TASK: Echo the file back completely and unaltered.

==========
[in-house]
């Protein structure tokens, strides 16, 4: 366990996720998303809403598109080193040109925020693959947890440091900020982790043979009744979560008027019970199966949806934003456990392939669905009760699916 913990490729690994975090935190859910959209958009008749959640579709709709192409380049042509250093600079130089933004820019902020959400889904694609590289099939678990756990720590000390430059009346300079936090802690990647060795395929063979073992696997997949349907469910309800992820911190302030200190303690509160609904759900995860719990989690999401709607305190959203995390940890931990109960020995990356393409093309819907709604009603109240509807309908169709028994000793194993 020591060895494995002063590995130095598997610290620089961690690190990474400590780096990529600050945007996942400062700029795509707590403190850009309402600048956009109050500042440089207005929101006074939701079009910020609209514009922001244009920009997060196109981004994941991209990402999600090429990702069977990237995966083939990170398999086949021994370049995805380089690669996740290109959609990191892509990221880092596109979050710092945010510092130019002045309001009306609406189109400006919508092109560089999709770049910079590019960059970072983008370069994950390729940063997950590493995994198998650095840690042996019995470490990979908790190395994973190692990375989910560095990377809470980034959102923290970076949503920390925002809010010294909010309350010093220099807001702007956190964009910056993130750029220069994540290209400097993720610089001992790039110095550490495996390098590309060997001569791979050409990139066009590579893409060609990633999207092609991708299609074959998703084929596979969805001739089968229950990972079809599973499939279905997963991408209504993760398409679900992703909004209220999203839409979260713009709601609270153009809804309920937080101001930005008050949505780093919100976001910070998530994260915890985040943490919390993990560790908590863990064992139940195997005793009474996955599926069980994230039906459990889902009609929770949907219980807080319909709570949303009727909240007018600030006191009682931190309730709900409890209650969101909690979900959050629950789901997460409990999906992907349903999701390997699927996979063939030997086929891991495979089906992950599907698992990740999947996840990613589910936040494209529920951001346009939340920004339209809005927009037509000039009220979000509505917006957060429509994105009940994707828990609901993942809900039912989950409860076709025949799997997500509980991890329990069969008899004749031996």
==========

[in-house]
């Protein structure tokens, strides 16, 4: 366990996720998303809403598109080193040109925020693959947890440091900020982790043979009744979560008027019970199966949806934003456990392939669905009760699916 913990490729690994975090935190859910959209958009008749959640579709709709192409380049042509250093600079130089933004820019902020959400889904694609590289099939678990756990720590000390430059009346300079936090802690990647060795395929063979073992696997997949349907469910309800992820911190302030200190303690509160609904759900995860719990989690999401709607305190959203995390940890931990109960020995990356393409093309819907709604009603109240509807309908169709028994000793194993 020591060895494995002063590995130095598997610290620089961690690190990474400590780096990529600050945007996942400062700029795509707590403190850009309402600048956009109050500042440089207005929101006074939701079009910020609209514009922001244009920009997060196109981004994941991209990402999600090429990702069977990237995966083939990170398999086949021994370049995805380089690669996740290109959609990191892509990221880092596109979050710092945010510092130019002045309001009306609406189109400006919508092109560089999709770049910079590019960059970072983008370069994950390729940063997950590493995994198998650095840690042996019995470490990979908790190395994973190692990375989910560095990377809470980034959102923290970076949503920390925002809010010294909010309350010093220099807001702007956190964009910056993130750029220069994540290209400097993720610089001992790039110095550490495996390098590309060997001569791979050409990139066009590579893409060609990633999207092609991708299609074959998703084929596979969805001739089968229950990972079809599973499939279905997963991408209504993760398409679900992703909004209220999203839409979260713009709601609270153009809804309920937080101001930005008050949505780093919100976001910070998530994260915890985040943490919390993990560790908590863990064992139940195997005793009474996955599926069980994230039906459990889902009609929770949907219980807080319909709570949303009727909240007018600030006191009682931190309730709900409890209650969101909690979900959050629950789901997460409990999906992907349903999701390997699927996979063939030997086929891991495979089906992950599907698992990740999947996840990613589910936040494209529920951001346009939340920004339209809005927009037509000039009220979000509505917006957060429509994105009940994707828990609901993942809900039912989950409860076709025949799997997500509980991890329990069969008899004749031996």